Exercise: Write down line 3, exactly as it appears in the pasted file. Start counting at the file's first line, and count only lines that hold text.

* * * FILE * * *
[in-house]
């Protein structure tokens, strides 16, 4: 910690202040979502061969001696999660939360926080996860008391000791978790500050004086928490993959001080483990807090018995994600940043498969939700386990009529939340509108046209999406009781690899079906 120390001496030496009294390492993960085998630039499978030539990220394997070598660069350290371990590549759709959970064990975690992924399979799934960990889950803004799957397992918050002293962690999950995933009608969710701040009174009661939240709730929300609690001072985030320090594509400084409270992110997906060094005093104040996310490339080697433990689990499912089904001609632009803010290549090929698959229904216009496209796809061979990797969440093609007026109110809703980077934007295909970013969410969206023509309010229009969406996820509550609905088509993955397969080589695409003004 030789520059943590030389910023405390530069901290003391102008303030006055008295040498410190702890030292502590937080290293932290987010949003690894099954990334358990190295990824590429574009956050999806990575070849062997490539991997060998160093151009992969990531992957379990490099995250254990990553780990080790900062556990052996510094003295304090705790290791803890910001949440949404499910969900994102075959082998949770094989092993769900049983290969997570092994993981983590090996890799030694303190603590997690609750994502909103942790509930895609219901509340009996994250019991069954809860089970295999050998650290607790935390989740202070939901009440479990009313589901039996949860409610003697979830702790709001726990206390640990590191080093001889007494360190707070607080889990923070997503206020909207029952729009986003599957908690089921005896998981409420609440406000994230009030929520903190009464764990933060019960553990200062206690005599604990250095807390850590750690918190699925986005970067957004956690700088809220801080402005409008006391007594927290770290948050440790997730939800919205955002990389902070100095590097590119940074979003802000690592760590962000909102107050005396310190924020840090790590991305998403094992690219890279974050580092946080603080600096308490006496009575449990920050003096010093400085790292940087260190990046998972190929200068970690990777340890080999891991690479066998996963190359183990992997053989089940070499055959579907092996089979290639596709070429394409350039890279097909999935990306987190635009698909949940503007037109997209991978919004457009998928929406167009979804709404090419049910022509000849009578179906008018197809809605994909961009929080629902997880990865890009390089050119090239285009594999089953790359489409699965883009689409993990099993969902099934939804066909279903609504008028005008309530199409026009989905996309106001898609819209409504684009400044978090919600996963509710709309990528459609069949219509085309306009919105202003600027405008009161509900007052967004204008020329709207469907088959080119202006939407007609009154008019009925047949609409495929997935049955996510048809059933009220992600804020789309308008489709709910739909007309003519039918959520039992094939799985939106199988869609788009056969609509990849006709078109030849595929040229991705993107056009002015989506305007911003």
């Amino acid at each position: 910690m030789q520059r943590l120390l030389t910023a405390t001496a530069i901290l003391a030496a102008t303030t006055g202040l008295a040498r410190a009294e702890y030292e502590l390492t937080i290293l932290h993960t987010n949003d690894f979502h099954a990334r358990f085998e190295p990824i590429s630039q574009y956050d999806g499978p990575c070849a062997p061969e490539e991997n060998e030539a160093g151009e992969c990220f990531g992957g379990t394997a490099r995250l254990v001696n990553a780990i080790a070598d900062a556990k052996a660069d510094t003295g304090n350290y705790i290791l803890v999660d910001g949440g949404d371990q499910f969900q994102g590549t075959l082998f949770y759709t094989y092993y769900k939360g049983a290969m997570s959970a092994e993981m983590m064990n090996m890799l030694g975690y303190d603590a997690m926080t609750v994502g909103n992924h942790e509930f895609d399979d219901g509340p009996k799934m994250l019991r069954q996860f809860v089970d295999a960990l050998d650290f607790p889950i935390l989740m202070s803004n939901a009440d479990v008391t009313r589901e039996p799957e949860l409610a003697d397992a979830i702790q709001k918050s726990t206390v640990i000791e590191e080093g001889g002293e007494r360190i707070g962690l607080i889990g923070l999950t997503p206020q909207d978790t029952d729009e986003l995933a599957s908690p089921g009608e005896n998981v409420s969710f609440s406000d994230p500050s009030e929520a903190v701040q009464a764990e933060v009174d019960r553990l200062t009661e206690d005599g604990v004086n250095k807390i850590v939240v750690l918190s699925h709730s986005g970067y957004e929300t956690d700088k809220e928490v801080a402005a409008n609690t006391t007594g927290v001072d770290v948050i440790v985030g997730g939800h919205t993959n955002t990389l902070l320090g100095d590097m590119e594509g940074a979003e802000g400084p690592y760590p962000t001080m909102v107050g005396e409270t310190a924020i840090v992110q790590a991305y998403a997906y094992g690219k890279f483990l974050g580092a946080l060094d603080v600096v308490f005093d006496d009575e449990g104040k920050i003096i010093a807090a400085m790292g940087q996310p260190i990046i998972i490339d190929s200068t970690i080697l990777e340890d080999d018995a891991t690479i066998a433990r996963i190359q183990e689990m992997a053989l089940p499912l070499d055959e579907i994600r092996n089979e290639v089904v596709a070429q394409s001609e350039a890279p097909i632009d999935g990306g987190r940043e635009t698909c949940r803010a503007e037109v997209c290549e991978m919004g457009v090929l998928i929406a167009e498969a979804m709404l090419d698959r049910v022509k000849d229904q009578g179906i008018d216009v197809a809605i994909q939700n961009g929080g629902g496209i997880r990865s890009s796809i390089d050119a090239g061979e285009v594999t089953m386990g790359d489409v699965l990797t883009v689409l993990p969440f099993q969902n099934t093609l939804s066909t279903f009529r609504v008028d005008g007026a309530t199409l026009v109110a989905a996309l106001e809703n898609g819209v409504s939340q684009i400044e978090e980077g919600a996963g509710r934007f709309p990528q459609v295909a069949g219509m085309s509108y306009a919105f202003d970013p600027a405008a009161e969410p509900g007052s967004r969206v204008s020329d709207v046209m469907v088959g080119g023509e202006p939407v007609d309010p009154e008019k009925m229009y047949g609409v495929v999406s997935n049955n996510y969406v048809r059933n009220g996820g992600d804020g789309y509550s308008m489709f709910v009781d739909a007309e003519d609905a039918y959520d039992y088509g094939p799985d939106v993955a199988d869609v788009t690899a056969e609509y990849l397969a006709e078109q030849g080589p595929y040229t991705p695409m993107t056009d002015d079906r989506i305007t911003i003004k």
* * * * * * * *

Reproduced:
């Amino acid at each position: 910690m030789q520059r943590l120390l030389t910023a405390t001496a530069i901290l003391a030496a102008t303030t006055g202040l008295a040498r410190a009294e702890y030292e502590l390492t937080i290293l932290h993960t987010n949003d690894f979502h099954a990334r358990f085998e190295p990824i590429s630039q574009y956050d999806g499978p990575c070849a062997p061969e490539e991997n060998e030539a160093g151009e992969c990220f990531g992957g379990t394997a490099r995250l254990v001696n990553a780990i080790a070598d900062a556990k052996a660069d510094t003295g304090n350290y705790i290791l803890v999660d910001g949440g949404d371990q499910f969900q994102g590549t075959l082998f949770y759709t094989y092993y769900k939360g049983a290969m997570s959970a092994e993981m983590m064990n090996m890799l030694g975690y303190d603590a997690m926080t609750v994502g909103n992924h942790e509930f895609d399979d219901g509340p009996k799934m994250l019991r069954q996860f809860v089970d295999a960990l050998d650290f607790p889950i935390l989740m202070s803004n939901a009440d479990v008391t009313r589901e039996p799957e949860l409610a003697d397992a979830i702790q709001k918050s726990t206390v640990i000791e590191e080093g001889g002293e007494r360190i707070g962690l607080i889990g923070l999950t997503p206020q909207d978790t029952d729009e986003l995933a599957s908690p089921g009608e005896n998981v409420s969710f609440s406000d994230p500050s009030e929520a903190v701040q009464a764990e933060v009174d019960r553990l200062t009661e206690d005599g604990v004086n250095k807390i850590v939240v750690l918190s699925h709730s986005g970067y957004e929300t956690d700088k809220e928490v801080a402005a409008n609690t006391t007594g927290v001072d770290v948050i440790v985030g997730g939800h919205t993959n955002t990389l902070l320090g100095d590097m590119e594509g940074a979003e802000g400084p690592y760590p962000t001080m909102v107050g005396e409270t310190a924020i840090v992110q790590a991305y998403a997906y094992g690219k890279f483990l974050g580092a946080l060094d603080v600096v308490f005093d006496d009575e449990g104040k920050i003096i010093a807090a400085m790292g940087q996310p260190i990046i998972i490339d190929s200068t970690i080697l990777e340890d080999d018995a891991t690479i066998a433990r996963i190359q183990e689990m992997a053989l089940p499912l070499d055959e579907i994600r092996n089979e290639v089904v596709a070429q394409s001609e350039a890279p097909i632009d999935g990306g987190r940043e635009t698909c949940r803010a503007e037109v997209c290549e991978m919004g457009v090929l998928i929406a167009e498969a979804m709404l090419d698959r049910v022509k000849d229904q009578g179906i008018d216009v197809a809605i994909q939700n961009g929080g629902g496209i997880r990865s890009s796809i390089d050119a090239g061979e285009v594999t089953m386990g790359d489409v699965l990797t883009v689409l993990p969440f099993q969902n099934t093609l939804s066909t279903f009529r609504v008028d005008g007026a309530t199409l026009v109110a989905a996309l106001e809703n898609g819209v409504s939340q684009i400044e978090e980077g919600a996963g509710r934007f709309p990528q459609v295909a069949g219509m085309s509108y306009a919105f202003d970013p600027a405008a009161e969410p509900g007052s967004r969206v204008s020329d709207v046209m469907v088959g080119g023509e202006p939407v007609d309010p009154e008019k009925m229009y047949g609409v495929v999406s997935n049955n996510y969406v048809r059933n009220g996820g992600d804020g789309y509550s308008m489709f709910v009781d739909a007309e003519d609905a039918y959520d039992y088509g094939p799985d939106v993955a199988d869609v788009t690899a056969e609509y990849l397969a006709e078109q030849g080589p595929y040229t991705p695409m993107t056009d002015d079906r989506i305007t911003i003004k």